Click on the image below to see a larger interactive version of the campus library map.
As a Berkeley student you are eligible to use books and articles from other libraries around the United States.
Check OskiCat to make sure UC Berkeley does not own the material you want.
Provide a full and accurate bibliographic citation, including author, title, place and date of publication, and series. You can get citations from professors, from Melvyl, from other articles, from Google scholar. Verify your citations before submitting them for ILL.
Your instructor wants you to use scholarly [or 'peer reviewed'] sources. What does she mean?
Scholarship is always changing. Try to find the most recent scholarly sources you can.
Choose a topic.
Do a brain dump: Note down what you already know about your topic, including
Fill in the gaps in your knowlege: get background information from encyclopedias or other secondary sources. Wikipedia can be good here.
Select the best places/ databases to find information on your topic. Look under the History Databases tab of this guide for article database suggestions. Or use a catalog like Oskicat or Melvyl to search for books and other resources.
Use nouns from your brain dump as search terms.
Evaluate what you find. Change search terms to get closer to what you really want.
Refine Your Topic - Using the information you have gathered, determine if your research topic should be narrower or broader. You may need to search basic resources again using your new, focused topics and keywords.
Take a look this short tutorial on beginning your research for more ideas.
Please note: this course guide was created during a previous semester, and is no longer being actively maintained. For a list of current course guides, please see http://lib.berkeley.edu/alacarte/course-guides.
Primary sources can be found in a variety of library tools:
The library has created a guide to searching for primary sources in Oskicat, including the best search terms you can use.
This is a list of a few of the many primary source databases in US History, in addition to Oskicat. more
One of the most powerful ways to find primary sources in the Library is to use the names of people. An essential part of your background reading should be to note down names of people involved in your topics.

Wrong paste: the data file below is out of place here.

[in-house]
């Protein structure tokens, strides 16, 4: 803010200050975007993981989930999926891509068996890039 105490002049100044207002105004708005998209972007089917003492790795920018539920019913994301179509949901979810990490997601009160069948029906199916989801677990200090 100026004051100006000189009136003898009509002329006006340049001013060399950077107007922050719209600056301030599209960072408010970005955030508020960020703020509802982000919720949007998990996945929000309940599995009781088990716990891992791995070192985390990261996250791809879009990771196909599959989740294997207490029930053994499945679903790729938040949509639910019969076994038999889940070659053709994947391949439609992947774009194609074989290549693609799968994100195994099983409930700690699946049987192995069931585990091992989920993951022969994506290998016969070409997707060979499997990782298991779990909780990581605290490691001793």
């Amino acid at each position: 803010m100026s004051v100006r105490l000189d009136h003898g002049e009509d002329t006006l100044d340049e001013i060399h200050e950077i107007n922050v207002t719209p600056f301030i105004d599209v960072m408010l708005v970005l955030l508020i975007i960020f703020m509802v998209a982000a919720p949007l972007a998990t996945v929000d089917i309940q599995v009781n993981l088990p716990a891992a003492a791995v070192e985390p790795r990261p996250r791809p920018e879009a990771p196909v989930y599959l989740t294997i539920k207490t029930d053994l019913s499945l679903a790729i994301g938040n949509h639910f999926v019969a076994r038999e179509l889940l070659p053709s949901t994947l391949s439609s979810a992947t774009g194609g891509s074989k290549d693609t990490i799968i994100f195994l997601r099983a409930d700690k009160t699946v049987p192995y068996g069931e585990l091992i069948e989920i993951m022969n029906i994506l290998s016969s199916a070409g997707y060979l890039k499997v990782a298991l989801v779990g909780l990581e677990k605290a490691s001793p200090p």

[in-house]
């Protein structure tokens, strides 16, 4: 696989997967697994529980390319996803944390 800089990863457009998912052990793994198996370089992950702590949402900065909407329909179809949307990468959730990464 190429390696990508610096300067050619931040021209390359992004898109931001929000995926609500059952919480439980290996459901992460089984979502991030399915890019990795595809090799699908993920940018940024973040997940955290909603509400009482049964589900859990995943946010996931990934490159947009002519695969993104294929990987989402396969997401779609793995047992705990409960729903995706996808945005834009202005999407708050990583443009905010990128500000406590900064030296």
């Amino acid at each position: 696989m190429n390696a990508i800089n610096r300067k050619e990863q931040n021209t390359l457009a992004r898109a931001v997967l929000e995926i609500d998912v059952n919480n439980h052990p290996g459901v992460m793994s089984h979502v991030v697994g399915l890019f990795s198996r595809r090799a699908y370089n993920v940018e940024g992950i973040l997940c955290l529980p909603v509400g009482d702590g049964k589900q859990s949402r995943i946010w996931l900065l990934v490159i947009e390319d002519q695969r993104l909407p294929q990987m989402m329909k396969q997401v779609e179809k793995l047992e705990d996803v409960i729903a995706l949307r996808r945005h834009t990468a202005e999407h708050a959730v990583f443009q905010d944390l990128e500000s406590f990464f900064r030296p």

Names can be searched in the catalogs [Oskicat and Melvyl] in specialized ways: as authors or as subjects. Even people you do not consider authors in the conventional sense may be listed as authors, if:
When searching for primary sources, it's a good idea always to search those names as authors, as well as keywords. Works where the person is listed as an author will always be primary sources.
The Bancroft Library is one of the treasures of the campus and one of the world's great libraries for the history of the American West.
How to Use The Bancroft Library
1. Be prepared! Read secondary sources and know something about your topic before you ask for help.
BEFORE YOU GO: Search OskiCat! if the item is in storage ("NRLF") and owned by The Bancroft Library, do not use the Request button in OskiCat. Instead, use the Bancroft's online request form AT LEAST 72 hours in advance (they prefer a week.)
If you have 72 hours in advance, you can also use the online request form for materials not in storage; that will speed things up when you arrive. If you don't have that much advance notice, don't bother.
Bring call numbers, titles, etc. with you. You will fill out a form to present to the Circulation Desk and materials will be paged and brought to you.
5. Ask for assistance at The Bancroft Library's reference desk.
6. If the collection you're interested in has a finding aid (guide), use it! Some of the finding aids are online, including the Finding Aid for the Japanese American Evacuation and Resettlement Collection.
Flatlands (Oakland, 1966-67) Location: News/Micro MICROFILM 78777, Bancroft BANC NMP 6764:2:3
The Post (shelved as “Oakland Post,” 1963-67) Location: News/Micro NEWSPRINT-1
The Sacramento Observer (Sacramento, 1962-present) Location: News/Micro NEWSFILM-1
The Sun-Reporter (San Francisco, 1943-present) Location: News/Micro NEWSFILM-1
Los Angeles Tribune (Los Angeles, 1941-1960) Location: library only has selected issues, mainly from 1947-1952 in News/Micro NEWSFILM-1
The California Eagle (Los Angeles, 1897-1966) Location: library has 1944-53 in News/Micro NEWSFILM-1, also available from Bancroft
The Peninsula Bulletin (East Palo Alto, 1971-1979) Location: News/Micro NEWSFILM-1
The California Voice (Oakland, 1920-1998) Location: News/Micro NEWSFILM-1 (separate issues)
Richmond Afro American (Richmond, VA, 1938-68) Location: library has selected issues from these dates, some of which may have to be requested from NRLF, others in News/Micro NEWSFILM-1
The Michigan Chronicle (Detroit, 1936-present) Location: News/Micro NEWSFILM-1 (1943-1974)
Before digital storage became easy and cheap, microfilm was a way for libraries to maintain large collections of newspapers, government documents, and historical documents while saving physical storage space. The UC Berkeley Libraries still have extensive microform (microfilm and microfiche) collections, containing valuable information for researchers.
Since each roll of microfilm contains thousands of tiny images of the original pages of a document, you'll need a microfilm reader to magnify the images enough to read them. The UC Berkeley Newspapers and Microforms Department (40 Doe Library) has machines that read, print, and scan images from microfilm and microfiche.
Microfilm and microfiche owned by the UC Berkeley Libraries can be found through OskiCat; use Advanced Keyword Search to limit your search to "All Microforms." In the News/Micro collection, microfilm rolls and microfiche cards are shelved with their own numbering system; click here for a PDF of the collection's floorplan.